Chapter 2 examines the emancipatory potential and limits of the right to have rights conceived in terms of the right to a nationality. Four different conceptions of the right are examined and critiqued—the formal, human rights, democratic governance, and substantive belonging approaches, with the author favouring the latter. Whichever conception is adopted, however, it is argued that nationality risks usurping humanity such that the subject of rights becomes the national alone.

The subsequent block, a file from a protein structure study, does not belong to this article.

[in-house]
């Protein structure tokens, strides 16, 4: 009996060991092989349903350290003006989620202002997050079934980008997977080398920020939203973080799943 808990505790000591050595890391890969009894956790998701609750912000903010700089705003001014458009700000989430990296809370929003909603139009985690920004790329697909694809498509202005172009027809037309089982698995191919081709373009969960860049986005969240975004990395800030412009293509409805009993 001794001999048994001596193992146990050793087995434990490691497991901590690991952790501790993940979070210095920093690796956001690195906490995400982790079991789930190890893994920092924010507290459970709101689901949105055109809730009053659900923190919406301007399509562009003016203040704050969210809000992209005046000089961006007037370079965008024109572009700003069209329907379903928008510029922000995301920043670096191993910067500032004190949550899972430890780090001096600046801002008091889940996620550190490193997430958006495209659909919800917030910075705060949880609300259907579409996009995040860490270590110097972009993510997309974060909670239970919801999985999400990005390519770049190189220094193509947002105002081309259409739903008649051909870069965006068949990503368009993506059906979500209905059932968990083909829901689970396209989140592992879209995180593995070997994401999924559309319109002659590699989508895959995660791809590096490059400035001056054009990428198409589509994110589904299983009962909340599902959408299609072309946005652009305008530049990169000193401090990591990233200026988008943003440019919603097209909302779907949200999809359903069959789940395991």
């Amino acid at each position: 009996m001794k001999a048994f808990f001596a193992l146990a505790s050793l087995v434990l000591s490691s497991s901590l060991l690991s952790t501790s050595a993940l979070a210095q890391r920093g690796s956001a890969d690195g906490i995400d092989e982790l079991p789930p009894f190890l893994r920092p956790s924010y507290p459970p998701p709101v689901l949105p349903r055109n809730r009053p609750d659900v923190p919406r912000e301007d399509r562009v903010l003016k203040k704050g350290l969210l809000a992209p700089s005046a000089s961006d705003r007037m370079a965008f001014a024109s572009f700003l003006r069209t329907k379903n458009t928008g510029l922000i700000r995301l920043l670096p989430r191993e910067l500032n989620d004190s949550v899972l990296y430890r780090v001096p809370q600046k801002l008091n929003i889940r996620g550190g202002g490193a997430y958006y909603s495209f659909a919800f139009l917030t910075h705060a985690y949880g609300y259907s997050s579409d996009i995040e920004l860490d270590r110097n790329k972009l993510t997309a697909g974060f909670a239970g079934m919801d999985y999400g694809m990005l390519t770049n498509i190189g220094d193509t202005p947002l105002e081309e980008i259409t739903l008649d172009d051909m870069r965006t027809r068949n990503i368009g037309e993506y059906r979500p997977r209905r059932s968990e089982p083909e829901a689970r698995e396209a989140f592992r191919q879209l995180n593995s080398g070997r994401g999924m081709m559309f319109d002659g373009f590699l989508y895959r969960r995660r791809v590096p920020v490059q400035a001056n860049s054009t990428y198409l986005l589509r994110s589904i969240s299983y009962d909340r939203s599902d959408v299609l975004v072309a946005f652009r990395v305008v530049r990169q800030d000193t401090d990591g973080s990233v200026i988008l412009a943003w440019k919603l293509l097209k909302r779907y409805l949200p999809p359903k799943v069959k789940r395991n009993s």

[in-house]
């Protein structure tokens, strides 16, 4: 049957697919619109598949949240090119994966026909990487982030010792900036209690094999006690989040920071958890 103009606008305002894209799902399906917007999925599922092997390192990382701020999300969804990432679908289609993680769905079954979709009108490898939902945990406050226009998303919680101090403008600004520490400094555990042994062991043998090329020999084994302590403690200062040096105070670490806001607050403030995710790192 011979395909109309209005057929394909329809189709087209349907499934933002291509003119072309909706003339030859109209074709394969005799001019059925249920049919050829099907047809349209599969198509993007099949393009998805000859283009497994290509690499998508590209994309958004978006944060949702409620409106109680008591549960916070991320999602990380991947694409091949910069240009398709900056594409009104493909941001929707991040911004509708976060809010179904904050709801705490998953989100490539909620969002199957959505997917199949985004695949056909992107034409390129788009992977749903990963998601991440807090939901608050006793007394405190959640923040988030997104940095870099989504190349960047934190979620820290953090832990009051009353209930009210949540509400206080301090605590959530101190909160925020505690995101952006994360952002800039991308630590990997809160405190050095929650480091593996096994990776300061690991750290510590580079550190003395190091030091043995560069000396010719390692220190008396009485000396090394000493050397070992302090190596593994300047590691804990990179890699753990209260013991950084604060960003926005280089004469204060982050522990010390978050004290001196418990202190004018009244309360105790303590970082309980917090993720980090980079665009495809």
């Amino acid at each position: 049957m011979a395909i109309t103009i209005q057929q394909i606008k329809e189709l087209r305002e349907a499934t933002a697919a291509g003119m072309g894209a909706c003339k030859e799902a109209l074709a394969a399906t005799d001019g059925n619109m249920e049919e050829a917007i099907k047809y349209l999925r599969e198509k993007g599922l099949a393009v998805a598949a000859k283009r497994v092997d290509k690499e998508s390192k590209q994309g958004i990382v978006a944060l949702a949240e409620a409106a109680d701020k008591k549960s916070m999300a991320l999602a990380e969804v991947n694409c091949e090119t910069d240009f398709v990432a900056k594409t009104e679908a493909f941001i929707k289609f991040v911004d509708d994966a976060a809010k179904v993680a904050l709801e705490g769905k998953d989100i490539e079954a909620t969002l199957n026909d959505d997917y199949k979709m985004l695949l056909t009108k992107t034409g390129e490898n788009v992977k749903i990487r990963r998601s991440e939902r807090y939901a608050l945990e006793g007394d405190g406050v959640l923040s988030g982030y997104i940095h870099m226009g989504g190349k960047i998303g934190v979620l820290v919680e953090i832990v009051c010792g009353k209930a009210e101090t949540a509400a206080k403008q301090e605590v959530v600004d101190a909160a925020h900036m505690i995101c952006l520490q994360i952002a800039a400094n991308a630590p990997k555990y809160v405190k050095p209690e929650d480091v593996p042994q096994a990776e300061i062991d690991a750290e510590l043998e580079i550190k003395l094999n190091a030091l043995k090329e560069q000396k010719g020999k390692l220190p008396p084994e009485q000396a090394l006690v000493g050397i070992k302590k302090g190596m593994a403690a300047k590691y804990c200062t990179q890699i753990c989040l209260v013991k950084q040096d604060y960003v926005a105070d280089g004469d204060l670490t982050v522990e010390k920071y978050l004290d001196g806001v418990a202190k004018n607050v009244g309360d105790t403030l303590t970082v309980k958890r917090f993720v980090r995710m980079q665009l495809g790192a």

Keywords: ‘right to have rights’; hannah arendt; statelessness; nationality; right to a nationality; international human rights law; citizenship; democratic governance; arbitrary deprivation of nationality; diplomatic protection; public international law; international public order
Chapter. 16238 words.
Subjects: Public International Law
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